Captain America, with shield and pistol in tow, bursts in on a secret Nazi meeting. Catching those in attendance completely off guard, he commences to make mincemeat out of everyone in the room. Reinforcements arrive, but to no avail. All who enter are shot, sliced, or eviscerated. Even a helicopter armed with a Gatling proves to be no match for America’s favorite super soldier. At the end of it all, Cap emerges triumphant.
The apocalypse is upon us. Marvel Studios has been outdone by a bunch of guys with a camera and some Legos. Lego Captain America is the Captain America film that they would never have the guts to make. In fact, guts Is the opportune word. This thing is wall to wall with blood and entrails. It owes as much to Dead Alive and Punisher: War Zone as it does to the title character. Sound like a weird combo? It most certainly is, but it makes for fun viewing.
The short offers nothing in the way of context or story (or character and dialogue for that matter). Cap bursts into the room with guns blazing and things just get more insane from there. Lego minifigures don’t have many points of articulation, yet the guys at Forrestfire Films work the Hell out of them. The stop motion technique allows them to cut corners and hide the minifigures limited movements. The viscera are provided by a combination digital squibs and Claymation.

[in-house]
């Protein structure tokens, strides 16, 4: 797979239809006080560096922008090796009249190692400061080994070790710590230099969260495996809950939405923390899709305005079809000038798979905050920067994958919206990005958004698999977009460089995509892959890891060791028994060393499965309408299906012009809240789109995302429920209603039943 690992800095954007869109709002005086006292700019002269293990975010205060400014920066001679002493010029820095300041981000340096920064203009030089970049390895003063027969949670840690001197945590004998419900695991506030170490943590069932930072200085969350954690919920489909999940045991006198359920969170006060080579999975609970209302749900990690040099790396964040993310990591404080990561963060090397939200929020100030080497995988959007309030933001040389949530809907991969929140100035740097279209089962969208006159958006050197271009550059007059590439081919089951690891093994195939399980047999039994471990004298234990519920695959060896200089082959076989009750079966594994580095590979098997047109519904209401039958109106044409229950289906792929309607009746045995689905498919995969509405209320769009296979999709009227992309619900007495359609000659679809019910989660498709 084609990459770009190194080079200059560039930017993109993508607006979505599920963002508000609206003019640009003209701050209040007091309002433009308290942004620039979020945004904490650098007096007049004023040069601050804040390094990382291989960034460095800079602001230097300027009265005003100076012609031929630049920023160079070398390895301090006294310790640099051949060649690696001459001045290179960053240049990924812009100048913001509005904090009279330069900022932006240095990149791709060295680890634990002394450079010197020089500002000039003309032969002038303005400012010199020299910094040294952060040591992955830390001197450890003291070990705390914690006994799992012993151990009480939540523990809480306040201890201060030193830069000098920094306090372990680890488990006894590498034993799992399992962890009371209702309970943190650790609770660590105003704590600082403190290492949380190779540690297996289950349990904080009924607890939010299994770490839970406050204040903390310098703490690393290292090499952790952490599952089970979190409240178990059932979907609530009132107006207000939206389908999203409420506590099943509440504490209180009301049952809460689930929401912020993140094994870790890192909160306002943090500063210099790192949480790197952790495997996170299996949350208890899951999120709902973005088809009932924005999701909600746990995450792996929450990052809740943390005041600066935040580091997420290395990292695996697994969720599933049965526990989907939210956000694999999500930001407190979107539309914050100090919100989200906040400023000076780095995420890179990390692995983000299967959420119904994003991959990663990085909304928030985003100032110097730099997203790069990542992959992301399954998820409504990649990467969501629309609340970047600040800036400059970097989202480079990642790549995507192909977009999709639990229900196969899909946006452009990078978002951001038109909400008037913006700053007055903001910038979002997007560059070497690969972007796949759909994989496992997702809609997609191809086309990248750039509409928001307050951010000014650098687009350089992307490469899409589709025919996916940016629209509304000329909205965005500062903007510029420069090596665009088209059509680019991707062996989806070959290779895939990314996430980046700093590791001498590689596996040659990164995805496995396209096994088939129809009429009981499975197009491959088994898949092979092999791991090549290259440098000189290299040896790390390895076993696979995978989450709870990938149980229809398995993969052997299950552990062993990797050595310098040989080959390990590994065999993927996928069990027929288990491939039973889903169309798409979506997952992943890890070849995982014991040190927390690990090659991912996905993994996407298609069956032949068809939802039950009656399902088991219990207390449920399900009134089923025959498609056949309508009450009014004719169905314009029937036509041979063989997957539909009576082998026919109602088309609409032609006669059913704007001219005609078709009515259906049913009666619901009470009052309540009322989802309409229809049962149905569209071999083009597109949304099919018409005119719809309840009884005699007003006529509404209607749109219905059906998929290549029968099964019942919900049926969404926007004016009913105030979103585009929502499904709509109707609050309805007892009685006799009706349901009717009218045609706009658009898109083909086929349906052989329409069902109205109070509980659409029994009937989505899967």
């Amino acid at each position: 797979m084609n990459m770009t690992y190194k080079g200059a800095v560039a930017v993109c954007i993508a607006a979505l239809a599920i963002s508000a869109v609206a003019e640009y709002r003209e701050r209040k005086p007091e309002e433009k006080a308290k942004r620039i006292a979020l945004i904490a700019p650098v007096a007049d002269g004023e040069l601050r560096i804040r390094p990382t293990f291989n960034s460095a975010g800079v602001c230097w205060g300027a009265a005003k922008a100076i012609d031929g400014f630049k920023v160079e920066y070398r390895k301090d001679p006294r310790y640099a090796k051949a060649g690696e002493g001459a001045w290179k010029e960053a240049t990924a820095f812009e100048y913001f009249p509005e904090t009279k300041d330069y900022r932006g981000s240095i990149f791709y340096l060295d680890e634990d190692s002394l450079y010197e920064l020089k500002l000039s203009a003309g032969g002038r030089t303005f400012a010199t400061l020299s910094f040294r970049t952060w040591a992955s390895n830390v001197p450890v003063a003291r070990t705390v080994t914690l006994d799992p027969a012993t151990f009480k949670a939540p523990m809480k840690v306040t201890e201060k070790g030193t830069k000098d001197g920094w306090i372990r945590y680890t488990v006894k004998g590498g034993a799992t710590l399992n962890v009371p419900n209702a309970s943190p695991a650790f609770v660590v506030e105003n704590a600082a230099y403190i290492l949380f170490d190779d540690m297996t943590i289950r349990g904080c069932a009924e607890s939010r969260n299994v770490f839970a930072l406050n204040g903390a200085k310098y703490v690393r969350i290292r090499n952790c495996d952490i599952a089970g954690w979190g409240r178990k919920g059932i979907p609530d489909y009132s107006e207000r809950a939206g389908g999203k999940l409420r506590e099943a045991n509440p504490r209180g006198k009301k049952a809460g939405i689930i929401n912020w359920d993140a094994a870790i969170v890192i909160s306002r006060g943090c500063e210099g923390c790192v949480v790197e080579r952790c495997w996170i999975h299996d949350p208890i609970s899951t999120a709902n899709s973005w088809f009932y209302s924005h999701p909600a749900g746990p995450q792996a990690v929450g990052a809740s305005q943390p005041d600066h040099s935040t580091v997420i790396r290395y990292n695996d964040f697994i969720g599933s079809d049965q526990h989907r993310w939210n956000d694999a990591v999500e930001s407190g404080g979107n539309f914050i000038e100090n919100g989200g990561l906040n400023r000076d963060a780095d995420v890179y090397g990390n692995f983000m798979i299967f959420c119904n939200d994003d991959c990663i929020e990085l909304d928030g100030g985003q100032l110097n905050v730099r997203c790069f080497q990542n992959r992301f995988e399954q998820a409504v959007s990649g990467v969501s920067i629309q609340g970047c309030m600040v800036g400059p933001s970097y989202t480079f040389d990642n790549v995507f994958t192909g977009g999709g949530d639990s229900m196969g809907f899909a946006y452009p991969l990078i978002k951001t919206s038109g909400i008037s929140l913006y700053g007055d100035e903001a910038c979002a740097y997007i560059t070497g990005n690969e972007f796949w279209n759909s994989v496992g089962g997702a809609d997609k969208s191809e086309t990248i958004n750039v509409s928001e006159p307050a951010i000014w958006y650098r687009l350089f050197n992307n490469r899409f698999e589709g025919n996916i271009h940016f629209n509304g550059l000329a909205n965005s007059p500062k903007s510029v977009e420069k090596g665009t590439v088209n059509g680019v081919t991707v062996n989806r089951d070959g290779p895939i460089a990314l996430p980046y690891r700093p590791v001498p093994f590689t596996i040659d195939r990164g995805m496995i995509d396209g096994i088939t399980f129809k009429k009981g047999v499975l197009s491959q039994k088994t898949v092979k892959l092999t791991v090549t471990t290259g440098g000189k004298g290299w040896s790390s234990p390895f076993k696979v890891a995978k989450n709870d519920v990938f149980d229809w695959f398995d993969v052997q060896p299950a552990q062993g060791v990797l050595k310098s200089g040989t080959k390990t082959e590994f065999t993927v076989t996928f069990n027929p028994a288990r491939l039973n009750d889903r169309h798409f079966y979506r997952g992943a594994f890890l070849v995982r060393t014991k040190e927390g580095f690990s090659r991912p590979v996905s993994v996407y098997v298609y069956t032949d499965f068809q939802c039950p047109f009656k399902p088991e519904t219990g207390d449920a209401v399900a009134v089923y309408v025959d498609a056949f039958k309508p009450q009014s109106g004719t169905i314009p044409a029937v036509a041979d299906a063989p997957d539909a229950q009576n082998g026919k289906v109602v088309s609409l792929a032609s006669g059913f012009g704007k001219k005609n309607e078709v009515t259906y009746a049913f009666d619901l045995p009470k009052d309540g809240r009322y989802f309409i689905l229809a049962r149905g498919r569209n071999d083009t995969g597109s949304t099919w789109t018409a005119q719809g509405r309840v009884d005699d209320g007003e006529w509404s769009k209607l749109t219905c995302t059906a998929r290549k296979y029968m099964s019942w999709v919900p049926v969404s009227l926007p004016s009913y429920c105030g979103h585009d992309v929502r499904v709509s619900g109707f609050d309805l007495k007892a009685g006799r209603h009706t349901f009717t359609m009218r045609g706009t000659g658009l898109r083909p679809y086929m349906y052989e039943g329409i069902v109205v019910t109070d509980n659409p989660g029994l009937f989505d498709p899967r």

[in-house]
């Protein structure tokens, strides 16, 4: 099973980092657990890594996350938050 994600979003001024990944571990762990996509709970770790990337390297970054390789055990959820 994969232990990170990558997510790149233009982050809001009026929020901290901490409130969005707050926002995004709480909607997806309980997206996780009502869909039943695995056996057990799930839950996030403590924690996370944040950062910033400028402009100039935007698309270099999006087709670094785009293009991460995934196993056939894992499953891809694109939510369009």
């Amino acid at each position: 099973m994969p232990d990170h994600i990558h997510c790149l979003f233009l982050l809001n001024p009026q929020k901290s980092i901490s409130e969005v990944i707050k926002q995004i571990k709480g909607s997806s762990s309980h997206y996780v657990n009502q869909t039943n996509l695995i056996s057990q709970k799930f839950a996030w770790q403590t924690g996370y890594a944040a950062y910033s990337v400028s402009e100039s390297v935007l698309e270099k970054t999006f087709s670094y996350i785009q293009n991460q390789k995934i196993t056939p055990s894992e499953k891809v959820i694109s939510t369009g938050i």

The guys at Forrestfire films are obviously connoisseurs of pop culture. The clip is only two and a half minutes long, yet contains plenty of references to other films. As a whole, it plays sort of like the opening dining room slaughter in Punisher: War Zone. One of the Nazi officers bears a striking resemblance to the character Arnold Toht from Raiders of the Lost Ark. In one hilarious moment, Cap even uses his shield as a flying guillotine. The grand finale is reminiscent of certain scenes from the Morpheus rescue in The Matrix.
The musical accompaniment in Warner Brother’s old Looney Tunes shorts was used in a relatively sophisticated manner. The orchestral compositions aided in telling the story, often making the adventures of Bugs Bunny and company play like silent films. Lego Captain America does something similar with Franz Liszt’s “Les Preludes.” The piece underscores the over-the-top carnage on display, emphasizing the visceral impact.
Lego Captain America is insanely silly, yet undeniably thrilling. I had a much better time with this than I had with Captain America: The First Avenger in its entirety. What inspired Forrestfire Films to make something so off beat and entertaining? Was this simply meant to be a goof? I could on for days with such questions, but the intent behind this little gem is ultimately of little consequence. It has entertainment and replay value to spare, and that’s all that counts.